It was the opposite story on draft day in San Diego. Malcolm Floyd has constantly been hurt and Antonio Gates was clearly in decline, so the Chargers spent a third-round pick on Keenan Allen. It seemed like Allen would get plenty of opportunities to shine for the Chargers, but he was quiet through the first month of the season. That changed Sunday night against a green Oakland secondary. Allen caught six passes for 115 yards and a score, plus had another score wiped away by a penalty. The Cal product has an NFL-ready body and the strength to catch the ball in traffic. Now that he's healthy, Allen should see more targets from a revitalized Philip Rivers.

• Eddie Lacy, RB, Green Bay Packers: If it weren't for a dubious holding call late in the fourth quarter on Sunday, Lacy would have been the third different Packers running back in three games to rush for 100 yards after the team went 44 games without a 100-yard rusher. A whopping 51 of Lacy's 99 yards came after contact and he constantly had the Packers in second-and-manageable, which prevented the Lions' talented defensive front from pinning its ears back and getting after Aaron Rodgers. Coincidentally, Lacy was a little reminiscent of his former Alabama teammate Trent Richardson in Cleveland with a bullying style that is steady, but not flashy. Luckily for Lacy, he doesn't have to carry the load the way Richardson had to given that Rodgers guy under center and a bevy of talented receivers in Green Bay.

Honorable Mentions: Tyrann Mathieu, CB, Arizona Cardinals; Sheldon Richardson, DL, New York Jets; Kawann Short, DT, Carolina Panthers; Marcus Cooper, CB, Kansas City Chiefs; Johnathan Hankins, DT, New York Giants.

The Bad

 Joe Vellano, DT, New England Patriots: With stalwart Vince Wilfork sidelined, the Patriots knew they would lose some productivity along the interior. Against a really solid Bengals offensive line, Vellano, Wilfork's replacement, was no match. The undrafted Maryland product finished with a -6.1 grade against the run according to Pro Football Focus. It wasn't any better in the passing game as Vellano struggled to get off blocks and create any sort of pressure along the interior. With Wilfork out for the year, and Tommy Kelly also hurt in the Bengals game, we may be nearing the point in New England where the injuries are just too much to overcome.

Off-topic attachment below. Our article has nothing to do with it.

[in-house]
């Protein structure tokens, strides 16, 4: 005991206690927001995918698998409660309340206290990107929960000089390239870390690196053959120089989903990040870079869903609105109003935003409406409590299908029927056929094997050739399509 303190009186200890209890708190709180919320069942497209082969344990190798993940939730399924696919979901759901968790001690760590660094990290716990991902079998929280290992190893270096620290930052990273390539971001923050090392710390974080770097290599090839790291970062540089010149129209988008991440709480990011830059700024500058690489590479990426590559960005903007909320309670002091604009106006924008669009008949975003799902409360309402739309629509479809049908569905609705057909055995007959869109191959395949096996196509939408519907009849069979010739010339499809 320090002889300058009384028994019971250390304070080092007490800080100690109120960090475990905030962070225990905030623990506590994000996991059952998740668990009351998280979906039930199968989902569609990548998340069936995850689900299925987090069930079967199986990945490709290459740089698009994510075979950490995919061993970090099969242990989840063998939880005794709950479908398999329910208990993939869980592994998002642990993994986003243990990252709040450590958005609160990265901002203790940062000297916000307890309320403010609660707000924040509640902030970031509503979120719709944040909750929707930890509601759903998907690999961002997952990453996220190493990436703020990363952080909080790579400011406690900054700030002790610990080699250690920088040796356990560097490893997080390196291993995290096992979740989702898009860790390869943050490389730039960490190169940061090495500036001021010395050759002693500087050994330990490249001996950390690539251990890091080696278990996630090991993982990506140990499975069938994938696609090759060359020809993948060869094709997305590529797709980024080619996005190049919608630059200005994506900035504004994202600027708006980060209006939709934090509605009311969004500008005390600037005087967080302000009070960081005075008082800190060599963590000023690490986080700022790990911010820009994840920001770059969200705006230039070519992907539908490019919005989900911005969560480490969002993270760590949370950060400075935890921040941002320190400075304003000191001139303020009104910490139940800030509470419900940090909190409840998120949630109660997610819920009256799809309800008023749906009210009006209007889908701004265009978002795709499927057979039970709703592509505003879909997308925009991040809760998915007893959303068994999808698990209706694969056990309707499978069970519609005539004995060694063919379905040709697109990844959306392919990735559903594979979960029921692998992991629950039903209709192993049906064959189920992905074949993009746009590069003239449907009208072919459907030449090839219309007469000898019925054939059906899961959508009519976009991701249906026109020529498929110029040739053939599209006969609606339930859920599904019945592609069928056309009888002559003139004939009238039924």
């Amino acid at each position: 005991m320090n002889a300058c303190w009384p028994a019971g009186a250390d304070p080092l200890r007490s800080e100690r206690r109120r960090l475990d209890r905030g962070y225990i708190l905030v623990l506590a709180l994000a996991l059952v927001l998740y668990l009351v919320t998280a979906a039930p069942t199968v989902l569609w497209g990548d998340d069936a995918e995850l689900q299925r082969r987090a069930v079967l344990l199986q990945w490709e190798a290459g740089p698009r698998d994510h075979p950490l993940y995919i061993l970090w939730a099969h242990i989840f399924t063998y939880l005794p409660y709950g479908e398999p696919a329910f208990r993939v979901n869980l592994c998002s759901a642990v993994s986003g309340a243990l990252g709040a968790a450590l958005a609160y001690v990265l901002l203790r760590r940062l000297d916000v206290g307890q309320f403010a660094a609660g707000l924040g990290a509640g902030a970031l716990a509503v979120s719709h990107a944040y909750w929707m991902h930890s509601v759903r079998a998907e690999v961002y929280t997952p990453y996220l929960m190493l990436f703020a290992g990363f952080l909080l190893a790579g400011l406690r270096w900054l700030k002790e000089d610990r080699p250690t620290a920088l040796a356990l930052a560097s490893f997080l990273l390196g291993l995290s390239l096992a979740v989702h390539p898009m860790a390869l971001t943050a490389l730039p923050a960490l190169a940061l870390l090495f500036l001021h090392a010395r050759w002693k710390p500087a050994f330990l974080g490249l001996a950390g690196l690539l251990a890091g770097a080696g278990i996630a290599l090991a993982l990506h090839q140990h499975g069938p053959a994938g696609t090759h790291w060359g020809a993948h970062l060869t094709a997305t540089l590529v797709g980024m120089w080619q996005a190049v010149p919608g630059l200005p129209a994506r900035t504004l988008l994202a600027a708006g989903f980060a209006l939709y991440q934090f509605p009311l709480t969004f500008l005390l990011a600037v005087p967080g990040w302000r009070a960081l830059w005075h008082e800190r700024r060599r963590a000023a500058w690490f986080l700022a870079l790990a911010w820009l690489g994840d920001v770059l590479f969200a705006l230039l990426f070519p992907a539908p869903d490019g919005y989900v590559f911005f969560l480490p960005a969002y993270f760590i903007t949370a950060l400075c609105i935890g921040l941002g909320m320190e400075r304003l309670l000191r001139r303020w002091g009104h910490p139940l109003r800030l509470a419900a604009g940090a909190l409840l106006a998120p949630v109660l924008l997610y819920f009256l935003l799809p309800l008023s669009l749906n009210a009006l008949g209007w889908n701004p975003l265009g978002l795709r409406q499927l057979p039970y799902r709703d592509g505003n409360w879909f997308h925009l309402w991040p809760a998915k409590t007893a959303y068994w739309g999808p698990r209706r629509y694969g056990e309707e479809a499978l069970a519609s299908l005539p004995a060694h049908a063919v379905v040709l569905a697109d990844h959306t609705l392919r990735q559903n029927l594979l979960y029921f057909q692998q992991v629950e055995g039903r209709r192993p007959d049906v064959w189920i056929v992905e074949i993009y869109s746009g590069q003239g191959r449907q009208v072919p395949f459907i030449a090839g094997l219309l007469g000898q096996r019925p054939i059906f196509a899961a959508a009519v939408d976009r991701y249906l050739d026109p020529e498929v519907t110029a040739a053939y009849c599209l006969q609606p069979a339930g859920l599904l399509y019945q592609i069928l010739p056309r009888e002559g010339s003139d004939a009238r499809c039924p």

Chance Warmack, G, Tennessee Titans: It wasn't a great week to be a rookie linemen, as a number of the big uglies failed to get on track. Warmack, who was considered one of the best guard prospects in years coming out of Alabama, was whipped by the Kansas City interior, particularly Dontari Poe who finished with seven tackles and a sack. Warmack and the Titans line also failed to open up any holes for Chris Johnson who wound up with a pathetic 17 yards on 10 carries. The ex-Tide standout will have to put those struggles behind him quickly as Tennessee will have to lean more on the running game with backup Ryan Fitzpatrick filling in for an injured Jake Locker.